Connect Fore!

April, 2021

What did you do to keep busy during the global pandemic quarantine? I built a robot.

Inspired by some videos (here and here) about a hybrid Connect Four + Mini-Golf game, I decided to build my own, but take it to the next level with full automation, robotics and Artificial Intelligence. It required 18 months, more than $3,500+ USD in parts, and many new skills/experiences, but it’s finally done! Fair warning – this is going to be a long post because this was a very complex project – lots to tell.

This project took longer than most of my other projects because I was getting a bit burned out toward the end and lacked the motivation to finish it (unusual for me, but these are unusual times). I also took my time to make the functionality, modular design and aesthetic top notch. It is an engineering marvel and I’m really proud of it. It’s among the first of my creations that I feel I could easily reproduce quickly because I used CAD for so much of the design.

Mid-way through this build, I decided to fully commit to a Scottish theme. I picked Scottish because it is where golf was invented. As a result, I immersed myself in Scottish culture research. I came across a fantastic source of a YouTuber named “BeautyCreep“. She is a delightful young lady who lives in Scotland and is a wonderful source of information about modern Scottish culture. Although I used a variety of sources, much of what I learned and applied in this robot stemmed from my studying her videos. I must admit that I’ll continue to watch her content, even though my project is completed.

My original intention was to build this as a technology showcase for work, but when the pandemic caused my office to close, I knew there was no hope of me bringing it in anytime soon. So, for now, it will reside in my garage and I have no idea what I’m going to do with it. My goal was to create a platform that educated while it entertained. My main topics of education were Artificial Intelligence and Scottish Culture.

Game Board

I started with the game board design since I knew it was the core component that would be the most complex. I used a lot of foamboard as prototyping material for this component to make sure things were spaced well enough to accommodate the balls and electronics before building the final version out of Acrylic sheets. I used IPS Weld-On Acrylic Cement to bond the pieces together.

I 3D printed some interior pieces for each column that were curved and design to keep the ball centered, while also giving mounting points for all the electronics and provide wiring conduits.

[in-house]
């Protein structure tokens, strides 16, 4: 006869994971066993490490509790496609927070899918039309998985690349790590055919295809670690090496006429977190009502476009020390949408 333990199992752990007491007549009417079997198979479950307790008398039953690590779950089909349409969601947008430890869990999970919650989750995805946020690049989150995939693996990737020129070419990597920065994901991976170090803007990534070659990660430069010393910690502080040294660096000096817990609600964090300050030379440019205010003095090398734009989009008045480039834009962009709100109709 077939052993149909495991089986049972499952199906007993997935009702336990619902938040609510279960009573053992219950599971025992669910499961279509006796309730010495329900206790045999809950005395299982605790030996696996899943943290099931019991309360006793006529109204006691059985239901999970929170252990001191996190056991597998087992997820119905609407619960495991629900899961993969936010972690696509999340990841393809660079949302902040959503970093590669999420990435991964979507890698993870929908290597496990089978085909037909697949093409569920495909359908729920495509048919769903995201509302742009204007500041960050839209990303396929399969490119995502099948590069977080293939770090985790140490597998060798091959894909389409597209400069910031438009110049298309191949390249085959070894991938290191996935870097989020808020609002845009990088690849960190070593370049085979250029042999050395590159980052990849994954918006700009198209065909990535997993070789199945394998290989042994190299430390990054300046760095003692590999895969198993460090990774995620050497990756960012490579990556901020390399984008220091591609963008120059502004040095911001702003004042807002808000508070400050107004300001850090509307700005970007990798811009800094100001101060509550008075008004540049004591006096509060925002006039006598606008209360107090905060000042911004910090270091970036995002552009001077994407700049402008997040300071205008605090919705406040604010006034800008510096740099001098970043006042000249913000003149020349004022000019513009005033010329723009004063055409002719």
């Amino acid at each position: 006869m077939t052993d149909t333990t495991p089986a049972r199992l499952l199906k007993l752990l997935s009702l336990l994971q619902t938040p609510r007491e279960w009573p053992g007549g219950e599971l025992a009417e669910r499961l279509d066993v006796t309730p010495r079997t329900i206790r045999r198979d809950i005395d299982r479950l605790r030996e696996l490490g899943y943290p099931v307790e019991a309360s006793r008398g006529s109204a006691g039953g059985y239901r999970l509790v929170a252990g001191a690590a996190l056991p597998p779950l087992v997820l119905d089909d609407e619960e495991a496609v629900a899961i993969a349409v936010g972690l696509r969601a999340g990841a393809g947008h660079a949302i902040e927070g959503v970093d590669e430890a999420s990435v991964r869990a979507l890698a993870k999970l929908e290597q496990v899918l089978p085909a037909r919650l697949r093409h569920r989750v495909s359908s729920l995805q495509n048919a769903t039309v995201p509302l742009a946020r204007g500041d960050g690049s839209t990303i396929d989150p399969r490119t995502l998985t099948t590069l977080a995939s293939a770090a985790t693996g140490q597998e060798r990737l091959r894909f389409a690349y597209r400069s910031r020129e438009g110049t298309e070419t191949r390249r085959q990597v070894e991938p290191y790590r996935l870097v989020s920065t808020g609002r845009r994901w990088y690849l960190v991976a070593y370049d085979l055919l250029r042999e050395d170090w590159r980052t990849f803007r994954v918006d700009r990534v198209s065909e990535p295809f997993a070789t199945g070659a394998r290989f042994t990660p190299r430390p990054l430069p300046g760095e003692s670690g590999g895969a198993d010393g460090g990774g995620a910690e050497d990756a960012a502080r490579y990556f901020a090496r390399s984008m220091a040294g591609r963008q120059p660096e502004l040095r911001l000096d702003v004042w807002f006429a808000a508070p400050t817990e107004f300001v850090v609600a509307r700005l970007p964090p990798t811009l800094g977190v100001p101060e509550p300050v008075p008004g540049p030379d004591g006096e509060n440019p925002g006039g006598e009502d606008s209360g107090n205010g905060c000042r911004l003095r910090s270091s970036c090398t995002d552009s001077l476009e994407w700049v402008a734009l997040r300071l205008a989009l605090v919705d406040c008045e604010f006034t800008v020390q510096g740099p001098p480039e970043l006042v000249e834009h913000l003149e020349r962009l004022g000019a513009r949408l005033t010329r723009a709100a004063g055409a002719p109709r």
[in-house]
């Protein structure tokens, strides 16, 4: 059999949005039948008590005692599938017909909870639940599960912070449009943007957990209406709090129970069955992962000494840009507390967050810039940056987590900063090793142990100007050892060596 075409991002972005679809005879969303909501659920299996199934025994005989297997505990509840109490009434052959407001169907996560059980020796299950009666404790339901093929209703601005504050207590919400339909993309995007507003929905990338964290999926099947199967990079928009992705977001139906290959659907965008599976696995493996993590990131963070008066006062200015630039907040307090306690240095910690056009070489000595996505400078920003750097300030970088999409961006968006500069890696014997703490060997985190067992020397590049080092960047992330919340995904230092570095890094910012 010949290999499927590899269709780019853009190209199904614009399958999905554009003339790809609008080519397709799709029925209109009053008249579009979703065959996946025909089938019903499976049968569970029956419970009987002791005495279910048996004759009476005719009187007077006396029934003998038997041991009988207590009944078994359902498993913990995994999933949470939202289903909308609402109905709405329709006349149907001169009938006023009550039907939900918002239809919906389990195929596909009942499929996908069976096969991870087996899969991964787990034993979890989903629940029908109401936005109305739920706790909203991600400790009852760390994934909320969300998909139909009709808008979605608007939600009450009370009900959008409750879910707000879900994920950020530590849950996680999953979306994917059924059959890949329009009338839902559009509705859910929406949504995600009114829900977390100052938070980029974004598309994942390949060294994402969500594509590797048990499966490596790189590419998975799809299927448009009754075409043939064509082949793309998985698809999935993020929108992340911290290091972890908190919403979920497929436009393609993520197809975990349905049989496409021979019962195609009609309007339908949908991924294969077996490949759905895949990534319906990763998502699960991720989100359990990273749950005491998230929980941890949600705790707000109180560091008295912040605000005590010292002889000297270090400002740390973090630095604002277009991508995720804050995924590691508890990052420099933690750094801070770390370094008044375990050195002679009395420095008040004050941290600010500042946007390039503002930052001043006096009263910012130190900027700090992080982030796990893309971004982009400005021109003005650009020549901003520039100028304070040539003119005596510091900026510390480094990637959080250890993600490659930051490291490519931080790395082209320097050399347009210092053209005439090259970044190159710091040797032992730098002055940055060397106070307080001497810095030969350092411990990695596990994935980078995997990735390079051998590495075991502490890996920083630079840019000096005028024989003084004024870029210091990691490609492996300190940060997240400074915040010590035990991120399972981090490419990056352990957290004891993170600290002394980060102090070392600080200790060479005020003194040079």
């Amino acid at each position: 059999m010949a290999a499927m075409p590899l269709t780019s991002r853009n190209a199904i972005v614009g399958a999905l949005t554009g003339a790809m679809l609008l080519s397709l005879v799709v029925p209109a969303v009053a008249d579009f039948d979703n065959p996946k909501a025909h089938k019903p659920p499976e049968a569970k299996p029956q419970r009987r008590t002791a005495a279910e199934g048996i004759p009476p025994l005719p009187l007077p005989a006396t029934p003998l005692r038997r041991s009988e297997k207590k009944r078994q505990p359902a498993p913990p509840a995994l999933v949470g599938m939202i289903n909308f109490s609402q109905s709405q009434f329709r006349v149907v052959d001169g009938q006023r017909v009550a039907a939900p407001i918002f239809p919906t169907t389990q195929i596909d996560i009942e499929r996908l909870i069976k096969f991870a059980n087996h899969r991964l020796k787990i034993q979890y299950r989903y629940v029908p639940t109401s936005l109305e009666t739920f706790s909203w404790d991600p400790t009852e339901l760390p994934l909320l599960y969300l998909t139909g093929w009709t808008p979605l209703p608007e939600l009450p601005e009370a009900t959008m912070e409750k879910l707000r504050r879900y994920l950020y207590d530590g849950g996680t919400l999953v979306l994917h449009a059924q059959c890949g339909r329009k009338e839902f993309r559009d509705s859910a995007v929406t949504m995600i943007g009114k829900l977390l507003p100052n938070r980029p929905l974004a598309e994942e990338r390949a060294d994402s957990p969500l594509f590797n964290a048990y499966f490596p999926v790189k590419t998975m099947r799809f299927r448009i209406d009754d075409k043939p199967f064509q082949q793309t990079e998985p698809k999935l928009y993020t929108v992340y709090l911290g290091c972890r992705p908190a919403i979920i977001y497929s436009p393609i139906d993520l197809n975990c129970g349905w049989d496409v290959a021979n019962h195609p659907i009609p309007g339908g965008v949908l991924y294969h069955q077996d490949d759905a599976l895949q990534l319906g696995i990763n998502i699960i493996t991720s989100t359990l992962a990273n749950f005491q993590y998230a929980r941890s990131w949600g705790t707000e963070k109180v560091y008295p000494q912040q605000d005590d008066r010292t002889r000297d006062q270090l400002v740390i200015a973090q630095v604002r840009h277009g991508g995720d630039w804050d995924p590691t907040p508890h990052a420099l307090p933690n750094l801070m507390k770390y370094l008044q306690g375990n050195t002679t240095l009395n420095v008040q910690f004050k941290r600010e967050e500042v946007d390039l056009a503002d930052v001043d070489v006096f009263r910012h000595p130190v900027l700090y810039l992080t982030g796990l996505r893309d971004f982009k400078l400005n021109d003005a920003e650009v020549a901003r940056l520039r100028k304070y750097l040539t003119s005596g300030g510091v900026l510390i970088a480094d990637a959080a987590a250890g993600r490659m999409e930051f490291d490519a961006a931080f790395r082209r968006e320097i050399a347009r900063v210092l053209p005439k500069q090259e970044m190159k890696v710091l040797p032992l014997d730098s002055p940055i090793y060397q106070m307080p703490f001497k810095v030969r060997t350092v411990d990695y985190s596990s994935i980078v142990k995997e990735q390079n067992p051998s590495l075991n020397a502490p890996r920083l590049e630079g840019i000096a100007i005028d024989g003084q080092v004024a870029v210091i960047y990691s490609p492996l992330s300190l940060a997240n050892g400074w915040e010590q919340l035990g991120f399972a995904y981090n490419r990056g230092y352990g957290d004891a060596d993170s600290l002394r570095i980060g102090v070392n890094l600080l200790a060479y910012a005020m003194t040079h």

In order to determine if a ball was present, and what colour it is, I bought 42 TCS34725 Color Sensors. They communicate on I2C and produce basic RGB values. It was tedious to solder 4 thin wires to each sensor, but it’s done. Each device is individually addressable by using solder jumpers to set unique addresses on the board. Because there were so many sensors, I had to use I2C multiplexers. I used one Adafruit’s TCA9548A I2C Multiplexer for each of the 7 columns to address the 6 sensors in each column. This let me use 1 Arduino Uno to control all 7 multiplexers + 42 sensors. As you can imagine, it was a wiring mess.

On the opposite side of each column, I mounted strips of Adafruit Mini Skinny NeoPixel RGB LEDs. This allowed me to illuminate the playing board with white light during game play to increase the ability for the color sensors to recognize the right color, and also let me change the board colours to red or blue and run some fun light animations when a winning move was made. I also ran these off of the same Arduino Uno that ran the colour sensors. Toward the end of this project, I was pushing the absolute limit of memory and compute capacity for this Arduino, but it still works very well.

Next, I tackled the issue of holding the balls in place during game play, but also allowing them to be ejected after the game was over. For this, I considered many options, but finally settled on a design that used a servo to move a pin up and down at the bottom of each column.

I experimented with many different shapes and came up with a “question mark” shaped pin. I chose 1/8″ steel rod for the material which was easy to bend and held its shape well. I developed a method using a metal bending tool to get consistent shapes for all 7 holes – it took a lot of effort to get all 7 identical since I lacked the proper tools.

Next, I tackled the mounting of the cross bar on the pin that would act as the fulcrum for the lever. I tried using all manner of adhesives, metal solder, and even wire wrapping, but nothing was strong enough to keep the pieces together. So, very reluctantly, I gave in and bought a small (wee) flux core welding kit (among the cheapest I could find) along with all the required accessories. I picked flux core because it was the easiest to learn and least expensive way to get started – no tanks of gas required. I watched and re-watched many videos to learn how to weld and then went to work in my garage. I made a mess, destroyed many pieces, but in the end, I was able to get 7 welded pieces that were good enough. side note, I destroyed the plastic table that I was working on, in the process.